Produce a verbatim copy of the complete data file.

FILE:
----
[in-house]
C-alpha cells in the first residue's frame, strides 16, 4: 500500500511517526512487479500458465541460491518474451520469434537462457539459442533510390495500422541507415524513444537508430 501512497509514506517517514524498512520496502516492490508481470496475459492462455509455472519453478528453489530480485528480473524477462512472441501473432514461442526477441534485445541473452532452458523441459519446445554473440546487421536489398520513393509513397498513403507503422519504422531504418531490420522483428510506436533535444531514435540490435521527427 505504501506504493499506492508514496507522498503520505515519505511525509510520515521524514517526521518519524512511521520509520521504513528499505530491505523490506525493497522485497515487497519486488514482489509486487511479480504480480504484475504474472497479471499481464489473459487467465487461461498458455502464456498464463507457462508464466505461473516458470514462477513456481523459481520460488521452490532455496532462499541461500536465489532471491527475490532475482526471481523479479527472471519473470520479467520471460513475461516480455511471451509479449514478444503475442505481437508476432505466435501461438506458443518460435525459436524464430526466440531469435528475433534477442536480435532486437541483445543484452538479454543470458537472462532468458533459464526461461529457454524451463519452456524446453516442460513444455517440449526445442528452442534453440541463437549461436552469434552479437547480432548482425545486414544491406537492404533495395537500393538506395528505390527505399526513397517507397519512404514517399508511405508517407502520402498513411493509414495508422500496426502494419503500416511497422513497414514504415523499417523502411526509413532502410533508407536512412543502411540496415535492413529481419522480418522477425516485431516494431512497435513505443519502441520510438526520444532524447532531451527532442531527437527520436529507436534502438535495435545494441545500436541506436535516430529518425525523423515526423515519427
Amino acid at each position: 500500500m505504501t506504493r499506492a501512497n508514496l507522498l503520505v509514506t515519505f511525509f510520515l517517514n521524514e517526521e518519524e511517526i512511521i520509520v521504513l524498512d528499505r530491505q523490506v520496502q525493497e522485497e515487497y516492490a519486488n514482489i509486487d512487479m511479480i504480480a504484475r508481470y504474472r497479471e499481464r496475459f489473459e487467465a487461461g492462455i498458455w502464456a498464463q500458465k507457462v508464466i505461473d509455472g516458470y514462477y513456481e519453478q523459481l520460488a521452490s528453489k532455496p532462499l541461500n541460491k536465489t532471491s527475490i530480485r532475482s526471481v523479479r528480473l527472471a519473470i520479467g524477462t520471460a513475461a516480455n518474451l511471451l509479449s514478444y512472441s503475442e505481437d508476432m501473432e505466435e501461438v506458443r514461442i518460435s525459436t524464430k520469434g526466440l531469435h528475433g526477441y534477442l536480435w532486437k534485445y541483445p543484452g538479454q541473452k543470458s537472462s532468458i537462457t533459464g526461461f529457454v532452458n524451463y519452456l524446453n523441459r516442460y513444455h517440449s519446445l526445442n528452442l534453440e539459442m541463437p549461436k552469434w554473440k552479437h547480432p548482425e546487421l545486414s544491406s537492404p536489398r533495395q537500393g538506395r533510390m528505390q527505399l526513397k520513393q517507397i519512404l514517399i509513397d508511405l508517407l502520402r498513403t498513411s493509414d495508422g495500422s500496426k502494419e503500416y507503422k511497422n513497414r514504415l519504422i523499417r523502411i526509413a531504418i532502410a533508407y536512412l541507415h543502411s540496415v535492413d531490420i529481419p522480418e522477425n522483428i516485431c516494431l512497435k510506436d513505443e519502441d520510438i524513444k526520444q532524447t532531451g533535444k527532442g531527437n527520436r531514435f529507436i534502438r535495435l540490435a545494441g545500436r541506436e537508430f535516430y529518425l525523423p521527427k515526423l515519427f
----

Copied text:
[in-house]
C-alpha cells in the first residue's frame, strides 16, 4: 500500500511517526512487479500458465541460491518474451520469434537462457539459442533510390495500422541507415524513444537508430 501512497509514506517517514524498512520496502516492490508481470496475459492462455509455472519453478528453489530480485528480473524477462512472441501473432514461442526477441534485445541473452532452458523441459519446445554473440546487421536489398520513393509513397498513403507503422519504422531504418531490420522483428510506436533535444531514435540490435521527427 505504501506504493499506492508514496507522498503520505515519505511525509510520515521524514517526521518519524512511521520509520521504513528499505530491505523490506525493497522485497515487497519486488514482489509486487511479480504480480504484475504474472497479471499481464489473459487467465487461461498458455502464456498464463507457462508464466505461473516458470514462477513456481523459481520460488521452490532455496532462499541461500536465489532471491527475490532475482526471481523479479527472471519473470520479467520471460513475461516480455511471451509479449514478444503475442505481437508476432505466435501461438506458443518460435525459436524464430526466440531469435528475433534477442536480435532486437541483445543484452538479454543470458537472462532468458533459464526461461529457454524451463519452456524446453516442460513444455517440449526445442528452442534453440541463437549461436552469434552479437547480432548482425545486414544491406537492404533495395537500393538506395528505390527505399526513397517507397519512404514517399508511405508517407502520402498513411493509414495508422500496426502494419503500416511497422513497414514504415523499417523502411526509413532502410533508407536512412543502411540496415535492413529481419522480418522477425516485431516494431512497435513505443519502441520510438526520444532524447532531451527532442531527437527520436529507436534502438535495435545494441545500436541506436535516430529518425525523423515526423515519427
Amino acid at each position: 500500500m505504501t506504493r499506492a501512497n508514496l507522498l503520505v509514506t515519505f511525509f510520515l517517514n521524514e517526521e518519524e511517526i512511521i520509520v521504513l524498512d528499505r530491505q523490506v520496502q525493497e522485497e515487497y516492490a519486488n514482489i509486487d512487479m511479480i504480480a504484475r508481470y504474472r497479471e499481464r496475459f489473459e487467465a487461461g492462455i498458455w502464456a498464463q500458465k507457462v508464466i505461473d509455472g516458470y514462477y513456481e519453478q523459481l520460488a521452490s528453489k532455496p532462499l541461500n541460491k536465489t532471491s527475490i530480485r532475482s526471481v523479479r528480473l527472471a519473470i520479467g524477462t520471460a513475461a516480455n518474451l511471451l509479449s514478444y512472441s503475442e505481437d508476432m501473432e505466435e501461438v506458443r514461442i518460435s525459436t524464430k520469434g526466440l531469435h528475433g526477441y534477442l536480435w532486437k534485445y541483445p543484452g538479454q541473452k543470458s537472462s532468458i537462457t533459464g526461461f529457454v532452458n524451463y519452456l524446453n523441459r516442460y513444455h517440449s519446445l526445442n528452442l534453440e539459442m541463437p549461436k552469434w554473440k552479437h547480432p548482425e546487421l545486414s544491406s537492404p536489398r533495395q537500393g538506395r533510390m528505390q527505399l526513397k520513393q517507397i519512404l514517399i509513397d508511405l508517407l502520402r498513403t498513411s493509414d495508422g495500422s500496426k502494419e503500416y507503422k511497422n513497414r514504415l519504422i523499417r523502411i526509413a531504418i532502410a533508407y536512412l541507415h543502411s540496415v535492413d531490420i529481419p522480418e522477425n522483428i516485431c516494431l512497435k510506436d513505443e519502441d520510438i524513444k526520444q532524447t532531451g533535444k527532442g531527437n527520436r531514435f529507436i534502438r535495435l540490435a545494441g545500436r541506436e537508430f535516430y529518425l525523423p521527427k515526423l515519427f